Fridays - 1:00 am GMT<br />

Israel<br />

Radio Kol Hanegev 106.4 FM<br />

BA BA REGGAE<br />

with Asaf “Baba G“ Nahmias<br />

Mondays - 8:00 pm IST<br />

Italy<br />

Radio Popolare Network<br />

REGGAE RADIO STATION<br />

with Vitowar<br />

Last Sunday - 11:45 pm CET<br />

Italy<br />

Atom Radio<br />

GLOBAL REGGAE CHARTS<br />

Sundays 5:00 pm CET<br />

Norway<br />

Radio Nova<br />

OSLO REGGAE SHOW<br />

with Dominic Reuben & Selecta Harmony<br />

Last Tuesday 9:30 pm CET<br />

UK<br />

1BTN<br />

VENUM SOUND SHOW<br />

with DJ Kris Snakes<br />

4. Sunday 4:00 pm GMT<br />

UK<br />

99.8FM KCC Live<br />

ELEMENTS OF REGGAE<br />

with MJRuckus<br />

3. Tuesday - 10:00 pm GMT<br />

UK<br />

fuzionlive.com<br />

REGGAE TAKEOVER<br />

with Judge Knott<br />

Sunday 6pm GMT<br />

UK<br />

Radio St. Austell Bay 105.6 FM<br />

A-Z OF REGGAE<br />

with Mark Norman<br />

Last Sunday - 4:00 pm GMT<br />

UK<br />

Vibes FM<br />

REGGAEMYLITIS<br />

with Sarah C<br />

Last Wednesday - 6:00 pm GMT<br />

UK<br />

World A <strong>Reggae</strong><br />

IRIE JAMMS SHOW<br />

DJ 745<br />

On Demand<br />

Venezuela<br />

Radio Nacional de Venezuela<br />

DESDE EL GHETTO<br />

with George Dread<br />

2. & 4. Saturday - 11:00 am VET<br />

global reggae charts | issue 12 / april <strong>2018</strong>


<strong>Reggae</strong> Careers<br />

in the Internet Age<br />

Part III: Gamechanger Streaming<br />

Economy<br />

Text: Thomas Euler // whagwaan-magazine.de<br />

Streaming is the main driver behind the music industry’s<br />

return to growth in the last couple of years. The<br />

industry behemoths - Spotify, Apple Music and<br />

Amazon - sit comfortably above 120 million paying<br />

subscribers, according to figures from Music Business<br />

Worldwide. In 2017, the major labels raked in<br />

over US$ 5,3 billion in streaming revenues. As sales<br />

- both physical and digital - continue to dwindle, it<br />

becomes increasingly important for artists to familiarize<br />

themselves with the mechanics and rules of<br />

the streaming game. Thus, this installment of <strong>Reggae</strong><br />

Careers in the Internet Age looks at music streaming<br />

and what it means for reggae artists.<br />

First things first: music streaming is a gamechanger.<br />

It has entirely altered the recorded music market<br />

because it changes what artists are being rewarded<br />

for. In order to be successful in the world of sales,<br />

an artist had to assemble a large fanbase of people<br />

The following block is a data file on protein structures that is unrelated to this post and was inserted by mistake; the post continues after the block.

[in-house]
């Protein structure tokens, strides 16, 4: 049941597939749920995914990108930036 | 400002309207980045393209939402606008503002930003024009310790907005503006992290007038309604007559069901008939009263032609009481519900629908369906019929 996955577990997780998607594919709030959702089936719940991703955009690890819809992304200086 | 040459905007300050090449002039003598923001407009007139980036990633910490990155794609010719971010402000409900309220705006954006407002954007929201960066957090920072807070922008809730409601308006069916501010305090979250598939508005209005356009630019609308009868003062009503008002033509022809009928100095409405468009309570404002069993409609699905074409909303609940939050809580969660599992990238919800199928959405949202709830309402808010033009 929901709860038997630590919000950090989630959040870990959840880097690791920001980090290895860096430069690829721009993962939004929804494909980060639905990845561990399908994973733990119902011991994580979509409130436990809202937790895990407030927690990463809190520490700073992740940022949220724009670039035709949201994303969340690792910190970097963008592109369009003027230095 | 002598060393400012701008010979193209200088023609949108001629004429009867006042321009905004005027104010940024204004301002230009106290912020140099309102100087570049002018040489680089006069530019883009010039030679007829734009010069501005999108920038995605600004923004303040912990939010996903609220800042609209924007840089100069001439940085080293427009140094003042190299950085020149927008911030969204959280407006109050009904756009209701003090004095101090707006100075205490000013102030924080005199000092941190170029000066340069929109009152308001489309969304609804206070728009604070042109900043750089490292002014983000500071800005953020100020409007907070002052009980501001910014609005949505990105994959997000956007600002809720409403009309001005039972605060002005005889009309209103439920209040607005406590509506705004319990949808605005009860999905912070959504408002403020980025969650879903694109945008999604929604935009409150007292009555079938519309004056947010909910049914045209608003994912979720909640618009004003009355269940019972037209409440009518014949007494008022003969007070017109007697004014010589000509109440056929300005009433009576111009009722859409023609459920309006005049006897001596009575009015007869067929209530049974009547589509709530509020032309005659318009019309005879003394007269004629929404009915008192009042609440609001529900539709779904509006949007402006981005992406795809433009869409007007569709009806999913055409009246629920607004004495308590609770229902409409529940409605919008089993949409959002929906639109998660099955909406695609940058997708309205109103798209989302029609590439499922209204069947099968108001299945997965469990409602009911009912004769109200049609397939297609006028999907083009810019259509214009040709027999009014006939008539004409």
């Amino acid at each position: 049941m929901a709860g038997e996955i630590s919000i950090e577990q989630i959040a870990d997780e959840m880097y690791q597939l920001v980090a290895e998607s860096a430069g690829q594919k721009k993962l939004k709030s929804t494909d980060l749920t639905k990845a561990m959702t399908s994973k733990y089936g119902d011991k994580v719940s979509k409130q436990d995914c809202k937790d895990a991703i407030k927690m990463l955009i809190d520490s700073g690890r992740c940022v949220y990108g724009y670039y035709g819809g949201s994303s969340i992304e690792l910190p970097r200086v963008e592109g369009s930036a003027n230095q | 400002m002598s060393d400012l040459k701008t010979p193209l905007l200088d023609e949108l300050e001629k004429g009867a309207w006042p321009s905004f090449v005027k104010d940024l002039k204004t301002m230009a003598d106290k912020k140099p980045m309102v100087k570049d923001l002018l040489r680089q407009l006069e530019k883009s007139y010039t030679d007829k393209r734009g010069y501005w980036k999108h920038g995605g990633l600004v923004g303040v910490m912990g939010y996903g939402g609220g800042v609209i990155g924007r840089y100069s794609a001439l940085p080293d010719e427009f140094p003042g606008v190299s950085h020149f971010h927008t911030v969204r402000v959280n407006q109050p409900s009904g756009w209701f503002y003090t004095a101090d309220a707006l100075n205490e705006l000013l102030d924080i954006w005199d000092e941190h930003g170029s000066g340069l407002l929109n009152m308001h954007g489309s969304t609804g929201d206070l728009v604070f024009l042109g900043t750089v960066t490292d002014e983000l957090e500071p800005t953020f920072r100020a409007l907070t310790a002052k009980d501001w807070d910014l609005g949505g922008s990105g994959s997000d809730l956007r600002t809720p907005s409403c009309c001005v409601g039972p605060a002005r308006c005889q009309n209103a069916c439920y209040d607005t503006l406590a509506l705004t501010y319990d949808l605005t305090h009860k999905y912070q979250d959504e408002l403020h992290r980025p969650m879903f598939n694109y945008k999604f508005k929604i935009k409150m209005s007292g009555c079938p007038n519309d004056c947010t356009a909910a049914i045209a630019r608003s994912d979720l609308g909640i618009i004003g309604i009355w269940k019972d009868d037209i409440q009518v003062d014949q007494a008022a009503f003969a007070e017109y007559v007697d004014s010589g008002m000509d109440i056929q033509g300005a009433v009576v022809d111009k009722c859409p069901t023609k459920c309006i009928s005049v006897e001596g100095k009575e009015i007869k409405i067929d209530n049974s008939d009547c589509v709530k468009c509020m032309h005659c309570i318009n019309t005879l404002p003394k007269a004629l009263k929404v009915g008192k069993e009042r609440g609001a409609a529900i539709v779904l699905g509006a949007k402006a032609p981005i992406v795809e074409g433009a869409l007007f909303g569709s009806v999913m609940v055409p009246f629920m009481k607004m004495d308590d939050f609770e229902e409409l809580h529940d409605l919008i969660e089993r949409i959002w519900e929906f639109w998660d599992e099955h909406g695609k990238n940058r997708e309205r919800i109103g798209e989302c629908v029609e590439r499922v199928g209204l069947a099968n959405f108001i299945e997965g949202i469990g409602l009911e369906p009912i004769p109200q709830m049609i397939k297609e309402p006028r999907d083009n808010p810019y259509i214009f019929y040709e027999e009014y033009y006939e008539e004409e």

willing to spend money on a record. The more such<br />

fans an artist had, the better off they were. In the<br />

streaming economy, that’s no longer true. Streaming<br />

platforms pay out their revenues to the labels and<br />

artists based on the number of streams. As a result,<br />

it’s no longer enough to have many fans. While the<br />

number of fans is certainly still relevant, what truly<br />

matters in streaming is engaged fans.<br />

Here’s a simple example to illustrate that. Say artist<br />

A has 1000 fans and each one listens once to A’s new<br />

tune. That makes 1000 total streams. Artist B, meanwhile,<br />

has only 100 fans but each of them listens ten<br />

times to B’s new song. In that example, both artists<br />

have the same number of streams and, thus, would<br />

receive the same amount of streaming income (the<br />

example is simplified, as in reality the individual contracts<br />

between the label and the streaming platform<br />

as well as between the artist and the label influence<br />

what the artist eventually receives). While more<br />

fans increase the likelihood of an artist doing well in<br />

streaming, it’s even more important to have fans that<br />

listen a lot.<br />

This simple fact is already changing how artists and<br />

labels create and release music. In most genres, the<br />

album used to be the most important release (reggae<br />

and dancehall are actually somewhat of an exception<br />

as the single/7-inch played a much bigger role).<br />

Hence, most marketing and sales activities focused<br />

on it. The format originated from the fact that music<br />

had to be distributed physically and the LP was the<br />

logical way to sell a bundle of songs. But over the<br />

decades, the album developed from a mere technical<br />

format into a dedicated art form. Artists spent a lot<br />

of thought, energy and creative energy on making<br />

not only great songs but great albums. However, the<br />

time of the album might slowly but surely be coming<br />

to an end.<br />

More and more artists are beginning to experiment<br />

with new release formats that make use of the fact<br />

that digital distribution via streaming platforms<br />

allows for more freedom than the static album. While<br />

the album world of old followed an established release<br />

formula - single, single, album - the streaming<br />

world is still a field for experimentation. Kanye West<br />

was an early pioneer in that field: after the release of<br />